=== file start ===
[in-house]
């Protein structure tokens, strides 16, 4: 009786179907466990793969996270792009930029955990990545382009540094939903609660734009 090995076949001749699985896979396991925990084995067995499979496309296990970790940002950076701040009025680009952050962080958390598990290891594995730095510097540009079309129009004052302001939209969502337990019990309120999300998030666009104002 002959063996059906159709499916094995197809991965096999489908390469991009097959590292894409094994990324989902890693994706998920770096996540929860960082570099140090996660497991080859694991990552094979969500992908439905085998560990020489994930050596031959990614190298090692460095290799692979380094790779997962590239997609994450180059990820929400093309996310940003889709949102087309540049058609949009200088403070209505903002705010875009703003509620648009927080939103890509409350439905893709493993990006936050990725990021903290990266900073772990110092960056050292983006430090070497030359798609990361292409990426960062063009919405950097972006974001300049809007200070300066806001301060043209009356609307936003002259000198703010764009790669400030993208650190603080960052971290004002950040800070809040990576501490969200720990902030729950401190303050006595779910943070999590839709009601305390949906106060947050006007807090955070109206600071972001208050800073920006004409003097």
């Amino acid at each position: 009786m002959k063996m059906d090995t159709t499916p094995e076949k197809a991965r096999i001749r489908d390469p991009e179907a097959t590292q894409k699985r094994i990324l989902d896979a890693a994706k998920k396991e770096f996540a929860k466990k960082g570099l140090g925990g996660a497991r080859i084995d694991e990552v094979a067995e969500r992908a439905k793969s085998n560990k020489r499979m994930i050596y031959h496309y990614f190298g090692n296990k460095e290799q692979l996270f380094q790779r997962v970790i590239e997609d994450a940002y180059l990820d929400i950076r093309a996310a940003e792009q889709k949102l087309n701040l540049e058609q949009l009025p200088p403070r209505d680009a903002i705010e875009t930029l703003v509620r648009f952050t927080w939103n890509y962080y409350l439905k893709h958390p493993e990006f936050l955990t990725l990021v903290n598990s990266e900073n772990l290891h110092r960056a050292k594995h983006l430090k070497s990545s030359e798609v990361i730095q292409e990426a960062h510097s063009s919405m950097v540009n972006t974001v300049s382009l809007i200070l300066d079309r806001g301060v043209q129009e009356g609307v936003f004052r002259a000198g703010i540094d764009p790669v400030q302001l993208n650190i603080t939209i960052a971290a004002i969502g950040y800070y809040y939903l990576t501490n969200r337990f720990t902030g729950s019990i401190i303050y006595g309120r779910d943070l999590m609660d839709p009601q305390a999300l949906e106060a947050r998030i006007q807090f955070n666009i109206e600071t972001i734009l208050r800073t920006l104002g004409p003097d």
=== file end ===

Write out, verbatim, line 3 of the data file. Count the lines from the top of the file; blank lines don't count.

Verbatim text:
């Amino acid at each position: 009786m002959k063996m059906d090995t159709t499916p094995e076949k197809a991965r096999i001749r489908d390469p991009e179907a097959t590292q894409k699985r094994i990324l989902d896979a890693a994706k998920k396991e770096f996540a929860k466990k960082g570099l140090g925990g996660a497991r080859i084995d694991e990552v094979a067995e969500r992908a439905k793969s085998n560990k020489r499979m994930i050596y031959h496309y990614f190298g090692n296990k460095e290799q692979l996270f380094q790779r997962v970790i590239e997609d994450a940002y180059l990820d929400i950076r093309a996310a940003e792009q889709k949102l087309n701040l540049e058609q949009l009025p200088p403070r209505d680009a903002i705010e875009t930029l703003v509620r648009f952050t927080w939103n890509y962080y409350l439905k893709h958390p493993e990006f936050l955990t990725l990021v903290n598990s990266e900073n772990l290891h110092r960056a050292k594995h983006l430090k070497s990545s030359e798609v990361i730095q292409e990426a960062h510097s063009s919405m950097v540009n972006t974001v300049s382009l809007i200070l300066d079309r806001g301060v043209q129009e009356g609307v936003f004052r002259a000198g703010i540094d764009p790669v400030q302001l993208n650190i603080t939209i960052a971290a004002i969502g950040y800070y809040y939903l990576t501490n969200r337990f720990t902030g729950s019990i401190i303050y006595g309120r779910d943070l999590m609660d839709p009601q305390a999300l949906e106060a947050r998030i006007q807090f955070n666009i109206e600071t972001i734009l208050r800073t920006l104002g004409p003097d």